Again, the very fact that you have asked me, “Who is my neighbour?”; the very fact that you would consider whether there should be boundaries around your compassion show that (these people) are not leading you to encounter the generous mercy of God`.
So, we ask, where will the lawyer`s help come from…..? Well, don`t let anyone tell you there are no jokes in the Bible. His help will, of course, come from Jesus. And Jesus remember, is the one that lawyers like him, delighted to ridicule as a `Samaritan`, an outsider and an outcast…. The point is that Jesus isn`t fooled. He knows where this Lawyer is coming from and how disdainful he is of him. As the reading tells us, this lawyer was out to `test` this `Samaritan` Jesus. But this Lawyer is actually being invited to see this Jesus as the one who has come to bind up his wounds and bring him to life again. God disguised as his enemy?
So, the lawyer`s life is, in this sense, a tale of religion `gone wrong`. He`s an example of what Faith looks like when it`s devoid of humanity. The shame was that the Lawyer probably couldn`t see how much need he was in.
So, we can look at this tale as a nice, cosy story about being kind to those in need. And that`s fine. It`s even more edifying when we appreciate how it points us towards a compassion which extends to those who don`t belong to our group. And when it stretches us to care for those who are not like us and in worldly terms and (we like to think) they probably don`t deserve it.
But (and this is the point) this parable is essentially aimed at one whose religion had gone wrong. To Jesus`s way of thinking the lawyer has `fallen among thieves` and he has come to his aid. Jesus`s compassion extends not only to the publicans, tax-collectors and general riff-raff. He also embraces even the `religious` types who cling on to a diminished vision of God, like this lawyer. Those who use religion as a protective shield against the nasty world outside.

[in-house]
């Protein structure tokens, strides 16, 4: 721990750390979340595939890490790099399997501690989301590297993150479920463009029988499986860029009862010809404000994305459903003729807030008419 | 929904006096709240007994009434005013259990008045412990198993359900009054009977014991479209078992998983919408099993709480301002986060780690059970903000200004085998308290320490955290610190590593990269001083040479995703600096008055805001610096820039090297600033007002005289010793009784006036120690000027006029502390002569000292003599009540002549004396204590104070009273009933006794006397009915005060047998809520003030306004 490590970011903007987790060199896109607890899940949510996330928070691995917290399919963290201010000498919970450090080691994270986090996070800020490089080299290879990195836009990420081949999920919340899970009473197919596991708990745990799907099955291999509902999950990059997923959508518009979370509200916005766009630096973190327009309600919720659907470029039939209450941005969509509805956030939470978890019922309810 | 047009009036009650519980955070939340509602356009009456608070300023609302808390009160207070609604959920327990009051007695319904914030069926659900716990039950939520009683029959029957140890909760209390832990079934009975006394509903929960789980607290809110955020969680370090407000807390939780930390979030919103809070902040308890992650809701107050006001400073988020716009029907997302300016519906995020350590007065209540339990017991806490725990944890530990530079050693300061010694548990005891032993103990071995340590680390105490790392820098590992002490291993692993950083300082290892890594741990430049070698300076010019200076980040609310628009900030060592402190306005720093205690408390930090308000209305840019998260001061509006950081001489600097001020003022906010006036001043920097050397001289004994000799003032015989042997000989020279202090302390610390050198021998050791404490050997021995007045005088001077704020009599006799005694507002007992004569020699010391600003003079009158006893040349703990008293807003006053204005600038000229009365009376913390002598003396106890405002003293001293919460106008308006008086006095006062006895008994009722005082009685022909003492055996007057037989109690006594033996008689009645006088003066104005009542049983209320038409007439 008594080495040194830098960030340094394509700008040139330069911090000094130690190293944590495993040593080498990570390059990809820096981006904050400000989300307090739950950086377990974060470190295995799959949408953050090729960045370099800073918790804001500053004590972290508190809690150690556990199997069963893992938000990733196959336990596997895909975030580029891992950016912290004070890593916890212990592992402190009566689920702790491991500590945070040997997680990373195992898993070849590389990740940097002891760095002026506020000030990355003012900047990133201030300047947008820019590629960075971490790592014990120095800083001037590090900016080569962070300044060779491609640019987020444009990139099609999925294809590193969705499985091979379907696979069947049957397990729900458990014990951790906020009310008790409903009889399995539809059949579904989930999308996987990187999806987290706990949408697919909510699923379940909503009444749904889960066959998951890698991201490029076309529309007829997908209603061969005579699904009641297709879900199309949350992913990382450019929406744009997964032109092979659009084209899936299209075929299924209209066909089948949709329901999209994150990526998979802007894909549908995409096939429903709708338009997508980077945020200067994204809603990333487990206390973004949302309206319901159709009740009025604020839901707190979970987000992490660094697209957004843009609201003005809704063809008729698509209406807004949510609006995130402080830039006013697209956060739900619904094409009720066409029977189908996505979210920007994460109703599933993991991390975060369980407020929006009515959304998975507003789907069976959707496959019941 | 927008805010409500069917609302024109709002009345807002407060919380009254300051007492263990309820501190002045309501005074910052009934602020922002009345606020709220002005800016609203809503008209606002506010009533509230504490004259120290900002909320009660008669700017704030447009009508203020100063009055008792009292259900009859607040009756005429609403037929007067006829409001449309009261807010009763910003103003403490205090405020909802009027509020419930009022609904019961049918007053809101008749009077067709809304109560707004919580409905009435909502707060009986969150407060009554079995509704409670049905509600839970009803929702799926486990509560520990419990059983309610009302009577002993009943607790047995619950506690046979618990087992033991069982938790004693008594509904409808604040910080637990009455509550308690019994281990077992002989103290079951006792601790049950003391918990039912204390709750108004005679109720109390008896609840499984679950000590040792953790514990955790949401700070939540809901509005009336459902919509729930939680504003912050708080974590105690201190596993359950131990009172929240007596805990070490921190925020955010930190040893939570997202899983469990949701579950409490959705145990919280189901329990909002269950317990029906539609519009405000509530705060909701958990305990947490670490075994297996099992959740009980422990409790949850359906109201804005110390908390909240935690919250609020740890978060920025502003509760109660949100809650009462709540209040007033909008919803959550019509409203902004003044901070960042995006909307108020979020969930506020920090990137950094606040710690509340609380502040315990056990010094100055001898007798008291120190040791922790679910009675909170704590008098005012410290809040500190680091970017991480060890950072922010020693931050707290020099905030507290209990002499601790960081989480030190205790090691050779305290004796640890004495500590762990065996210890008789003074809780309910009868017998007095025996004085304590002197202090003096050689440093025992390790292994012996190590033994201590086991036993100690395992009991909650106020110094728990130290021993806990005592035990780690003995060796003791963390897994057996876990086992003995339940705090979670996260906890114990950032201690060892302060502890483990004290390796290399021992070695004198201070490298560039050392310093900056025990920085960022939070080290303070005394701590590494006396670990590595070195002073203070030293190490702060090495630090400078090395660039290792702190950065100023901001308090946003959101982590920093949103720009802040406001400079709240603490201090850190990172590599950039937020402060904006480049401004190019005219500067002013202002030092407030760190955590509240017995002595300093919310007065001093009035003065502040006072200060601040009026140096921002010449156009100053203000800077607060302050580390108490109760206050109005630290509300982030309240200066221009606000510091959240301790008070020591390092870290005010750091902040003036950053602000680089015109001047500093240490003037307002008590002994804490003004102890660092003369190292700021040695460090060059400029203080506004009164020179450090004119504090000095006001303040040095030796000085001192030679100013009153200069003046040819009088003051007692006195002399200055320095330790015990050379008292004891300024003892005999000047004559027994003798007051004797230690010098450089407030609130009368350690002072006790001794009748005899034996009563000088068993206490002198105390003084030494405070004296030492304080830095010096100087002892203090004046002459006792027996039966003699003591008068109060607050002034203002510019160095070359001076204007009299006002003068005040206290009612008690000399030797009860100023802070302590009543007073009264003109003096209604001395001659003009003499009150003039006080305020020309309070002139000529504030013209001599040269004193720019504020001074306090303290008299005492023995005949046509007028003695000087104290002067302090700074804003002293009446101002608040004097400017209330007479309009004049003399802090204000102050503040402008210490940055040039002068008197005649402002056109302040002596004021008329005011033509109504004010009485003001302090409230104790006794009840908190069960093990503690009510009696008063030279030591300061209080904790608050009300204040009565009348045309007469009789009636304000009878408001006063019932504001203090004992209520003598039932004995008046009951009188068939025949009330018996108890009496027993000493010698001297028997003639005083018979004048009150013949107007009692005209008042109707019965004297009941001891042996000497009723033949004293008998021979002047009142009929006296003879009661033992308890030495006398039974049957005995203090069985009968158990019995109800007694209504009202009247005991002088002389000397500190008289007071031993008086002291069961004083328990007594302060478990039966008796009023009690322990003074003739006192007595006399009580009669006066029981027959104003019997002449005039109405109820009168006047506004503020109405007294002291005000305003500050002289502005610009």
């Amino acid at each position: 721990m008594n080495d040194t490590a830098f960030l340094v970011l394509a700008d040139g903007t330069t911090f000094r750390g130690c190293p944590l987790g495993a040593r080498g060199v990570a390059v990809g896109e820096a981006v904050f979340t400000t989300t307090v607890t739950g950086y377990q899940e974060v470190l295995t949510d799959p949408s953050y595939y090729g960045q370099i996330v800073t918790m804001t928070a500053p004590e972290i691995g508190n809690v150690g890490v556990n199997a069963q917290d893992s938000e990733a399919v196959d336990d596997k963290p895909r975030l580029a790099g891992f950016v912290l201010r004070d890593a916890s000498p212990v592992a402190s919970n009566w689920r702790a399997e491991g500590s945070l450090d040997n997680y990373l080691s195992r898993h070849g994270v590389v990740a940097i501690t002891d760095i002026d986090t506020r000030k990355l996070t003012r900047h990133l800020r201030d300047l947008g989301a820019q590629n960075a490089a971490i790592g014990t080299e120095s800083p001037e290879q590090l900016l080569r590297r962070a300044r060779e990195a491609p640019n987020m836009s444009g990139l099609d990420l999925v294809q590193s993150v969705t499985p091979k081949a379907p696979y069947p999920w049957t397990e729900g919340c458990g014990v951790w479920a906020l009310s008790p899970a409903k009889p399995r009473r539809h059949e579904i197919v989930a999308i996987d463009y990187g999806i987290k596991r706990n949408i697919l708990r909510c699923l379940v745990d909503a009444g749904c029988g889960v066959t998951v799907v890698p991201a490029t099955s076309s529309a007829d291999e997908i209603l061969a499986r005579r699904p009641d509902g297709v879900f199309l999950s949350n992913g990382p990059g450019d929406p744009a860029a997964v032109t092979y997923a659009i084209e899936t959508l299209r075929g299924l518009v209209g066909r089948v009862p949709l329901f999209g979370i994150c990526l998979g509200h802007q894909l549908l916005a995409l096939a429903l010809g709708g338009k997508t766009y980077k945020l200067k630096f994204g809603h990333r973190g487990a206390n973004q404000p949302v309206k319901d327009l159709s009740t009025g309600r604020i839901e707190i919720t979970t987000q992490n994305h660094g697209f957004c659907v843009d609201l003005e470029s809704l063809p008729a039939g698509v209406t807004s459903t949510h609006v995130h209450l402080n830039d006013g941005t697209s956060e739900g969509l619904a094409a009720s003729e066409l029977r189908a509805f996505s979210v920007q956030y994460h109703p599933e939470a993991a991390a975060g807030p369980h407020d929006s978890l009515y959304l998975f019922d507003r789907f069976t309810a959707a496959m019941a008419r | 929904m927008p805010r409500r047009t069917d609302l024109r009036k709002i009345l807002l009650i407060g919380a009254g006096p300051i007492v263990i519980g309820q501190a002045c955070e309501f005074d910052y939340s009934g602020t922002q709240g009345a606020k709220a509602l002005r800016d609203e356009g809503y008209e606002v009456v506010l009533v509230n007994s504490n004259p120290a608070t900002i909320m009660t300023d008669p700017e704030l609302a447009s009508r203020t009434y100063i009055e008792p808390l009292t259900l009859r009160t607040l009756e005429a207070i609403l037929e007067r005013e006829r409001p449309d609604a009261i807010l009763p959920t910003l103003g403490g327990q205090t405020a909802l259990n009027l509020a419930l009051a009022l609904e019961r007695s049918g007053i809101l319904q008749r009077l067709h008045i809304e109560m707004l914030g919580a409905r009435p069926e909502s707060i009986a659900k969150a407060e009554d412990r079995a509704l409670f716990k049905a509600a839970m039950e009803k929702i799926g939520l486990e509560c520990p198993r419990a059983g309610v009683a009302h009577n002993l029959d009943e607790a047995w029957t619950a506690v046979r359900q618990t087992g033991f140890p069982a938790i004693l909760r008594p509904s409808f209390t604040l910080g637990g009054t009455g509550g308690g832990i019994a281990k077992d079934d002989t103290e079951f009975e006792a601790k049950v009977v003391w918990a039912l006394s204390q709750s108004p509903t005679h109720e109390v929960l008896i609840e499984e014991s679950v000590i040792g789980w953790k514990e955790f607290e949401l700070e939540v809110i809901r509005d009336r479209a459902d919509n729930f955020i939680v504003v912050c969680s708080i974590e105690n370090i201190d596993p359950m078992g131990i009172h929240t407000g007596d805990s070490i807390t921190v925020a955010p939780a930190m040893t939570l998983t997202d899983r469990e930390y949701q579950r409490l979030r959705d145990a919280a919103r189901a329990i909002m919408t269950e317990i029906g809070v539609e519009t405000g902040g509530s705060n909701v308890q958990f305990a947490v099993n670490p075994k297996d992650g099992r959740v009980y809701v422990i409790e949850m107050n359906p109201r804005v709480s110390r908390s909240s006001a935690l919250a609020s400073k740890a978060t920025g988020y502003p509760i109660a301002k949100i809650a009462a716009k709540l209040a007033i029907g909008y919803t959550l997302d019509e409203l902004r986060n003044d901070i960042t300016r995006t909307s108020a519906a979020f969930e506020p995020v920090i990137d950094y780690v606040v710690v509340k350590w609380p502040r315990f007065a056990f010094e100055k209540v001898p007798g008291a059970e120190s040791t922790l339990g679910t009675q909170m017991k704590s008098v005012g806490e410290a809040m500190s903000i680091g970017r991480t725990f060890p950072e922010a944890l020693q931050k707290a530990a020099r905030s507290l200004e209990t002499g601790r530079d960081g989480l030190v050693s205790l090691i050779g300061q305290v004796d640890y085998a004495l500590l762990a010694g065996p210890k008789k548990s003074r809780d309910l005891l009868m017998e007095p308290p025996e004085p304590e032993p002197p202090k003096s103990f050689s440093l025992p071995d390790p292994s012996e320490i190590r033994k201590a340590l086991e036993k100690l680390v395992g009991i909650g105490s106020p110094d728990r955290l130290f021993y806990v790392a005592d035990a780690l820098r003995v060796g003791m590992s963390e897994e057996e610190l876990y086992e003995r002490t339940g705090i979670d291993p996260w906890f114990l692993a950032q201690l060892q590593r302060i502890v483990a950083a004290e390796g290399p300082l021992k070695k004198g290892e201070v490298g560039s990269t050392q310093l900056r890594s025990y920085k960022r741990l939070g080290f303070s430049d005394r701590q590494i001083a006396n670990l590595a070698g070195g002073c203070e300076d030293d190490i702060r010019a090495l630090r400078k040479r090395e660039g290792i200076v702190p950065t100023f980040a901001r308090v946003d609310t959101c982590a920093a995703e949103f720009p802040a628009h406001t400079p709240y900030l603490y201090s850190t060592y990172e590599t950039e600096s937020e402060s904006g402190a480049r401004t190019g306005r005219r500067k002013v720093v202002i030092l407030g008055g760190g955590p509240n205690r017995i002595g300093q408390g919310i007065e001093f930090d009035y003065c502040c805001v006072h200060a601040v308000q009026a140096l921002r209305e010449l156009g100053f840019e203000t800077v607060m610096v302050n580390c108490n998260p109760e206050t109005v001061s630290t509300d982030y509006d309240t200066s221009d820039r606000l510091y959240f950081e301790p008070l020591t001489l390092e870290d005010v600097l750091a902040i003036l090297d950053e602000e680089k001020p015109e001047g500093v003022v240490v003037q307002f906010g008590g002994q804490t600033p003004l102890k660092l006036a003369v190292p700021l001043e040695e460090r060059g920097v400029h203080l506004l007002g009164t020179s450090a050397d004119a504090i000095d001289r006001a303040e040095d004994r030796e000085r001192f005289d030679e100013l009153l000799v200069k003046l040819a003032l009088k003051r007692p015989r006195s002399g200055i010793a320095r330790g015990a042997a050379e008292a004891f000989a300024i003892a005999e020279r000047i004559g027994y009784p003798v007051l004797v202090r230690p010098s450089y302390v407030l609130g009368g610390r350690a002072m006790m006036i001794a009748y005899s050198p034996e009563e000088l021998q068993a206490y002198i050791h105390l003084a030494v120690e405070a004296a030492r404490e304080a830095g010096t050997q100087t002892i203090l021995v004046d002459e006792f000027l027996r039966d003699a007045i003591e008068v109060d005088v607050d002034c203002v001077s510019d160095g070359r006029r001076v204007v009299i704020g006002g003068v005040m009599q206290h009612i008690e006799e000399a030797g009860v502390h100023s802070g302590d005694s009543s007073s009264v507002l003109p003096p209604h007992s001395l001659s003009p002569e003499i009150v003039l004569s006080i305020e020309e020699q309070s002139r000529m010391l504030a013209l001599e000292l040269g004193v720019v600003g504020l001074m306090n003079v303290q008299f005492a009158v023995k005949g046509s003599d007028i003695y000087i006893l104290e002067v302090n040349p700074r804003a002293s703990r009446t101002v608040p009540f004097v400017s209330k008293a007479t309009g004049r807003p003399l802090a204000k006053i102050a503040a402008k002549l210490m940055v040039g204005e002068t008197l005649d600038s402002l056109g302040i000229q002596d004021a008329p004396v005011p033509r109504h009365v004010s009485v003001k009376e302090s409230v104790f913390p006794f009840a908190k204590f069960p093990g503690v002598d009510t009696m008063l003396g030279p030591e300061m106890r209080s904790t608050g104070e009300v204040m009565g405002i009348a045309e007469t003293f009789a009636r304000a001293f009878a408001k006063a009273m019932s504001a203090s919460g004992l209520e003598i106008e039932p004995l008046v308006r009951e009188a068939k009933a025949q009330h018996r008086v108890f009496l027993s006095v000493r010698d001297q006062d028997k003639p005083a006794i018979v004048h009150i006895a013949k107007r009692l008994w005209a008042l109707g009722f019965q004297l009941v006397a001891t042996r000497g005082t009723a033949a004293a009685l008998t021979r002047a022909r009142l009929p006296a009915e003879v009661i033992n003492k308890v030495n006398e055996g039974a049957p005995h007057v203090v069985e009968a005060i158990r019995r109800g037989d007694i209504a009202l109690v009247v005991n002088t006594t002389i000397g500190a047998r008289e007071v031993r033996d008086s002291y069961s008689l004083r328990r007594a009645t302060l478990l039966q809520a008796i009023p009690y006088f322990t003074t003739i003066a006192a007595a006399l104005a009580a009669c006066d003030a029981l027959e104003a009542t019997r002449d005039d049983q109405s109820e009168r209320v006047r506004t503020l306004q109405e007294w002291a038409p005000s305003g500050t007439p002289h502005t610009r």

Again, we can begin by thinking of this as a wonderfully humanitarian tale. “Go and do likewise” is a lovely aspiration isn`t it? But if we`re going to hear it like this, it has to contain that radical edge which challenges our instinct to select only those we believe worthy of our attention. In other words, show the same compassion to those you really don`t like very much! Because it`s clear that Jesus is saying far, far more than “go and be good”. No, “Go and do likewise” means, “Go and bear the lavish mercy of God to others”.
Because that`s what he`s doing isn`t it? Almost tongue-in-cheek, Jesus is picking up the lawyer`s disdain for him as `A Samaritan` and saying, “But I`ve come for you”. Ironically, this `Samaritan` Jesus would turn out to be his and our Saviour. And God was not who this lawyer thought him to be at all.
This is how it works. All too often we live as those who have `fallen among thieves`. Our attachments, the people and things (even the religion) we use to shore up our reputation, security and fragile ego will all let us down in the end. The grace is that despite our foolhardy wanderings “The Son of Man (has come) to seek out and to save the lost.” (Luke 19.10)
As the lawyer discovered he often turns up in a way we least expect. So, we might ask: “Who are your Samaritans?” Who are those you would regard as `other`; beyond the pale; your `enemies`? These are the people who teach you more about yourself than you realise. Sometimes our enemies teach us more about ourselves- and God, than our friends.